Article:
Figure 4 Notched Izod impact strength of feedstocks for AM: filled and unfilled SPs (in blue) and fossil-based polymers (in red).
Present and near future of sustainable plastics for AM and how SP can can accelerate the transition to more sustainable plastics
Figure 5 Prices (2017 figures) of feedstocks for AM: filled and unfilled SPs (in blue) and fossil-based polymers (in red).

Table 2 lists commercial PLA-filled filaments for AM and their suppliers, and confirms the dominance of PLA among SPs for AM, although mostly 3D printed for personal and educational printing (hobbies, home-made spare parts, schools, libraries, etc.) than for industrial and functional applications.

Table 2: Commercial PLA-filled filaments for AM

Material Suppliers
PLA-glass 3D-Fuel (USA)
PLA-metal (brass, bronze, copper, steel) colorFabb (Netherlands), Formfutura (Netherlands)
PLA-carbon ProtoPlant (USA), 3DXTECH (USA), SD3D (USA), Black Magic 3D (USA)
PLA-wood FkuR (Germany), Formfutura (Netherlands), MG Chemicals (Canada), colorFabb (Netherlands), Fillamentum (Czech Republic), CC-Products (Germany)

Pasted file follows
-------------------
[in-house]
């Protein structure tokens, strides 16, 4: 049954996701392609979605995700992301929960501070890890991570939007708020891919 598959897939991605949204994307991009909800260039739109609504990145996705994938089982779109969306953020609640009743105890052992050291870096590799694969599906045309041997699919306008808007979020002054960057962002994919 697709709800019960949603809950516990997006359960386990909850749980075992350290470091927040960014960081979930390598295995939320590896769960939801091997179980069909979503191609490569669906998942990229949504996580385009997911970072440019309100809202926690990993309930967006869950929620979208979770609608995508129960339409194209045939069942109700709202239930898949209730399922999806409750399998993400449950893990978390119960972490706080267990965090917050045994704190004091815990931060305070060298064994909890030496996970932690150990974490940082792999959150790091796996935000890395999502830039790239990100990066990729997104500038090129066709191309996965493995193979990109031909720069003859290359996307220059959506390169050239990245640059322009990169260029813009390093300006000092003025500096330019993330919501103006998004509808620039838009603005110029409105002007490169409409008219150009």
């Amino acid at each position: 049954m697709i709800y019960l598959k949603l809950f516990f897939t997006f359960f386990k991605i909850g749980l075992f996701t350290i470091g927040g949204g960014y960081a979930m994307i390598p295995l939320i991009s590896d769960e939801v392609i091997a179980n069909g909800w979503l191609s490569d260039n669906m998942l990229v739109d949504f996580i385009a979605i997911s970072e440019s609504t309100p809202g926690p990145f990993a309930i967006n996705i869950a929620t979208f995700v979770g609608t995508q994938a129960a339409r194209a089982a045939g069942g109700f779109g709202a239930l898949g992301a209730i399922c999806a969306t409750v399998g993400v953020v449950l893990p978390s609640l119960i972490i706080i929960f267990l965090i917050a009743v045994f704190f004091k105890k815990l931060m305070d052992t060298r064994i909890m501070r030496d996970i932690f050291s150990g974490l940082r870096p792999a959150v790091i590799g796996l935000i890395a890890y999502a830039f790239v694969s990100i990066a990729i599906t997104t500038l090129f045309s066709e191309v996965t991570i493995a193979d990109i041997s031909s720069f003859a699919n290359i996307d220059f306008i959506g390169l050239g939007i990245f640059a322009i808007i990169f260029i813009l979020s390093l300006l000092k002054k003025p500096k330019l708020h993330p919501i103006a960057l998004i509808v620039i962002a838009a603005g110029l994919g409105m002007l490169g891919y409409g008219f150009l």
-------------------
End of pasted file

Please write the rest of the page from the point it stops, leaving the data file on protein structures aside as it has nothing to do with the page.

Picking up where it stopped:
PLA-cork colorFabb (Netherlands), Formfutura (Netherlands)
PLA-flax Extrudr (Germany), Nanovia (France)

Source: A. Paesano, 2022. The Handbook of Sustainable Polymers for Additive Manufacturing. Boca Raton: CRC Press. First edition.

The mechanical properties of PLA-filled filaments fall markedly below the maximum values theoretically expected based on the contribution of the fillers when the latter are stiffer and stronger than PLA, and we attribute this shortcoming mainly to porosity and imperfect interfacial adhesion between PLA and fillers.

Present and possible applications of unfilled and filled SPs for AM include hobbies, prototyping, education, furniture, medicine/health care, architecture, construction, consumer goods, automotive, and arts.